Local root exploit in Linux kernel 2.6.17 to 2.6.24.1

Pretty scary stuff, even if you trust all of your users:

victor@mercury ~ $ ./exploit
-----------------------------------
 Linux vmsplice Local Root Exploit
 By qaaz
-----------------------------------
[+] mmap: 0x100000000000 .. 0x100000001000
[+] page: 0x100000000000
[+] page: 0x100000000038
[+] mmap: 0x4000 .. 0x5000
[+] page: 0x4000
[+] page: 0x4038
[+] mmap: 0x1000 .. 0x2000
[+] page: 0x1000
[+] mmap: 0x2ac3dee3c000 .. 0x2ac3dee6e000
[+] root
mercury ~ # whoami
root

What’s really amazing is that news of this vulnerability didn’t really hit the mainstream web until today, but yet on Friday there was already a kernel patch. There’s even an in-memory hotfix that you can use (I tried that too - it works) if you prefer to wait until an official kernel makes it downstream. Open source is amazing.

Had this been proprietary software, no one would have known about it except for the all the people exploiting it. Servers all over the world would get owned, and the software company wouldn’t even discover it for a few more weeks. Or worse, they would know about it, but would hope to keep it hush-hush until the next Patch Tuesday.

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Migrating to Google Apps (and getting everything working)

For the last few years I’ve been using Gmail exclusively and have been forwarding emails to @victortrac.com to my Gmail account. Google’s spam filters are the best I’ve ever seen, and the interface is elegant and fast, and combined with loads of storage and IMAP access, Gmail is nearly the perfect email application. The XMPP integration is just icing on the cake.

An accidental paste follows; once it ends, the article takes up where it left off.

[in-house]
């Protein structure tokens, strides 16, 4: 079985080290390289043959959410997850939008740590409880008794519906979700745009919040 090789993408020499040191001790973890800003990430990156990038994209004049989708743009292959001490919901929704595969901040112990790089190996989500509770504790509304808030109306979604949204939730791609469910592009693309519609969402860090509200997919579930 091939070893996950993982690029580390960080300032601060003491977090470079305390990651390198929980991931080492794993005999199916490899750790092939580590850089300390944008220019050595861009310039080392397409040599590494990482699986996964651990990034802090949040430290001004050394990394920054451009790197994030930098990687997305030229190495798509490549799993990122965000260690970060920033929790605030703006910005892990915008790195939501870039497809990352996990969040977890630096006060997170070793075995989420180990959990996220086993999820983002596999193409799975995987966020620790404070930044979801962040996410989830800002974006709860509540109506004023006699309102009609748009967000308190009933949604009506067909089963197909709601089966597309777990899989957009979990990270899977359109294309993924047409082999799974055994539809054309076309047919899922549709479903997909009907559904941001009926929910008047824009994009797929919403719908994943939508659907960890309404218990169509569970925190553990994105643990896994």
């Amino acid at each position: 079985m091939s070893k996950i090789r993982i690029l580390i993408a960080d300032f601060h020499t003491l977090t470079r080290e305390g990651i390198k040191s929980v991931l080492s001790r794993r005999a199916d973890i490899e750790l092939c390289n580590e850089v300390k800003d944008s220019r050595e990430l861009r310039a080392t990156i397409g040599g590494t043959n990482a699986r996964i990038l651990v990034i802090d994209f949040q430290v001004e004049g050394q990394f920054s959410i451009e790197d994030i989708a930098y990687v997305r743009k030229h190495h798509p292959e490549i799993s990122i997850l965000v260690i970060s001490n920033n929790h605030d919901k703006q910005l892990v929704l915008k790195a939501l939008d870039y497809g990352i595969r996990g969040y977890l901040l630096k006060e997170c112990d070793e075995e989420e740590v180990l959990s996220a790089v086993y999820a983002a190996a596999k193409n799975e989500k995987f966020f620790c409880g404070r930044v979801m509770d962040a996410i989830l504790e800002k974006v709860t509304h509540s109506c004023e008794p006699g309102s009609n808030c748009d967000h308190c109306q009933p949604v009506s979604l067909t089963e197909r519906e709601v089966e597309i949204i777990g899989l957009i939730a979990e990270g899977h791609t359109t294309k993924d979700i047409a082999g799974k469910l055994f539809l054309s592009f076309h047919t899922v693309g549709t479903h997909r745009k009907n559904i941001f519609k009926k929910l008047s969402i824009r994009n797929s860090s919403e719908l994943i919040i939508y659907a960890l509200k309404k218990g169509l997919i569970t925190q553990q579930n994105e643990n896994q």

Because of these features, I voluntarily gave up having a customized email address on my personal domain to take advantage of Google’s infrastructure and technology. The decision was fairly easy - I was deluged in spam and GMail’s web client was better than any other thin or thick client available. By forwarding my domain’s email to my Gmail account, I was letting Google’s wonderful anti-spam technology work its magic. This allowed me to retain some use of my previous email address, but as I started to use XMPP (aka Jabber or as Google calls it - Google Talk) I became more and more dependent on my Gmail identity. Sure, I had other Jabber IDs, but it was just too convenient having a unified email address and Jabber ID provided by Gmail.

However, let’s say that in five years Google shuts down or, more likely, another company comes along and provides a better service or product. By this time your Gmail identity has evolved into a unified presence, communications, and identification address where anyone can reach you at any time and is also your OpenID login to the majority of sites on the internet. If you’ve spent 10 years building this identity around a Gmail address, you’re not in a great position to easily transition. By using Google Apps on a domain that you own and control, you’ve at least separated the address from the services and would be able to move around as you want. It’s like being able to live all over the world, moving to where the grass is always greener, yet still always having a constant mailing address.

Getting it all to work

So ...

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Where’s the “Undo” on Google Reader?